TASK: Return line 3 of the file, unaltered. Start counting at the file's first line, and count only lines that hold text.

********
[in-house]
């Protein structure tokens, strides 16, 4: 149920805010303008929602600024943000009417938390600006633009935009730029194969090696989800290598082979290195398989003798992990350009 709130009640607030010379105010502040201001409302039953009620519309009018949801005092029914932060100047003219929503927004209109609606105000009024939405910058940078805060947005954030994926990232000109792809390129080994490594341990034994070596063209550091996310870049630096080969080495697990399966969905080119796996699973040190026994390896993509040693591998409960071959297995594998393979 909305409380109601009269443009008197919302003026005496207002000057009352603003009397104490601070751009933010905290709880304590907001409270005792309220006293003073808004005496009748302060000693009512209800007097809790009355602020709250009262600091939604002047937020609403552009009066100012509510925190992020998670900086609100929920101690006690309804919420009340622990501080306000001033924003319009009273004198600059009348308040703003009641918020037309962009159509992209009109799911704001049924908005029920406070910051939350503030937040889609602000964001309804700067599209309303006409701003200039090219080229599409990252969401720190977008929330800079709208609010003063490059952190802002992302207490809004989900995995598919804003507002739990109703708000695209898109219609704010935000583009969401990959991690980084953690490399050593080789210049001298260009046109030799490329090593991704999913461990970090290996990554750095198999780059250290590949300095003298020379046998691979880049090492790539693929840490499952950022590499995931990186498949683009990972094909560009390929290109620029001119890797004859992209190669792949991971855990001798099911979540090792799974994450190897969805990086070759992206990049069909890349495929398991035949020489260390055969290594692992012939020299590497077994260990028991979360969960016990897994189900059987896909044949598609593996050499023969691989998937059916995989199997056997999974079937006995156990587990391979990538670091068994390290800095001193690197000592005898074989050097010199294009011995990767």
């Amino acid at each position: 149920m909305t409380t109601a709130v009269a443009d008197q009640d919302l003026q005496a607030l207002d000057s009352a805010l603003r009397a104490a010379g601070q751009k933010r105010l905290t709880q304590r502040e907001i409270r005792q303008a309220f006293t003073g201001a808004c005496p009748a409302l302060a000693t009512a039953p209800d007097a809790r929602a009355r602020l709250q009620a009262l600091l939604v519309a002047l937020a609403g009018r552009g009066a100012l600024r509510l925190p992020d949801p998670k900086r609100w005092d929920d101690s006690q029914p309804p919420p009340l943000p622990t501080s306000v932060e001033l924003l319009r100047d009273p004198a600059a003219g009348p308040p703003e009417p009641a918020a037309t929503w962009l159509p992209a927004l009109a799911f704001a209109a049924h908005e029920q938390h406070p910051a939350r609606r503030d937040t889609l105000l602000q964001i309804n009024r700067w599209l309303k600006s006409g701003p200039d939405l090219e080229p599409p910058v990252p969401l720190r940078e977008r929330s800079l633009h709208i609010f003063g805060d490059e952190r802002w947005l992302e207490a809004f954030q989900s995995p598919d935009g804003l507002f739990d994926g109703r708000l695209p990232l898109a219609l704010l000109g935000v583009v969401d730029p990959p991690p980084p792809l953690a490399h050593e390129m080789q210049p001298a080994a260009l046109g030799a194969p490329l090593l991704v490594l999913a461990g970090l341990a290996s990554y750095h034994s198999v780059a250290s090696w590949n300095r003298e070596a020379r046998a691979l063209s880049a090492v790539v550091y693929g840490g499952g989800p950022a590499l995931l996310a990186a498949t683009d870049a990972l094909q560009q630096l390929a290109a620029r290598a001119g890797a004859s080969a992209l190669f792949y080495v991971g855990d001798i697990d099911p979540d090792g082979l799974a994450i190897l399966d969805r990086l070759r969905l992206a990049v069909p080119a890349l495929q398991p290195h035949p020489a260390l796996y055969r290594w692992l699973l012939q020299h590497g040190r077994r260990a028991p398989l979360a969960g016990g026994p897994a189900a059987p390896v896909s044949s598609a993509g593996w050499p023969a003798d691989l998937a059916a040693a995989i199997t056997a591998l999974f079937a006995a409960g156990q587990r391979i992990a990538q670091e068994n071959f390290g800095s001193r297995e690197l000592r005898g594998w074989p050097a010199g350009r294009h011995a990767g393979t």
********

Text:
């Amino acid at each position: 149920m909305t409380t109601a709130v009269a443009d008197q009640d919302l003026q005496a607030l207002d000057s009352a805010l603003r009397a104490a010379g601070q751009k933010r105010l905290t709880q304590r502040e907001i409270r005792q303008a309220f006293t003073g201001a808004c005496p009748a409302l302060a000693t009512a039953p209800d007097a809790r929602a009355r602020l709250q009620a009262l600091l939604v519309a002047l937020a609403g009018r552009g009066a100012l600024r509510l925190p992020d949801p998670k900086r609100w005092d929920d101690s006690q029914p309804p919420p009340l943000p622990t501080s306000v932060e001033l924003l319009r100047d009273p004198a600059a003219g009348p308040p703003e009417p009641a918020a037309t929503w962009l159509p992209a927004l009109a799911f704001a209109a049924h908005e029920q938390h406070p910051a939350r609606r503030d937040t889609l105000l602000q964001i309804n009024r700067w599209l309303k600006s006409g701003p200039d939405l090219e080229p599409p910058v990252p969401l720190r940078e977008r929330s800079l633009h709208i609010f003063g805060d490059e952190r802002w947005l992302e207490a809004f954030q989900s995995p598919d935009g804003l507002f739990d994926g109703r708000l695209p990232l898109a219609l704010l000109g935000v583009v969401d730029p990959p991690p980084p792809l953690a490399h050593e390129m080789q210049p001298a080994a260009l046109g030799a194969p490329l090593l991704v490594l999913a461990g970090l341990a290996s990554y750095h034994s198999v780059a250290s090696w590949n300095r003298e070596a020379r046998a691979l063209s880049a090492v790539v550091y693929g840490g499952g989800p950022a590499l995931l996310a990186a498949t683009d870049a990972l094909q560009q630096l390929a290109a620029r290598a001119g890797a004859s080969a992209l190669f792949y080495v991971g855990d001798i697990d099911p979540d090792g082979l799974a994450i190897l399966d969805r990086l070759r969905l992206a990049v069909p080119a890349l495929q398991p290195h035949p020489a260390l796996y055969r290594w692992l699973l012939q020299h590497g040190r077994r260990a028991p398989l979360a969960g016990g026994p897994a189900a059987p390896v896909s044949s598609a993509g593996w050499p023969a003798d691989l998937a059916a040693a995989i199997t056997a591998l999974f079937a006995a409960g156990q587990r391979i992990a990538q670091e068994n071959f390290g800095s001193r297995e690197l000592r005898g594998w074989p050097a010199g350009r294009h011995a990767g393979t």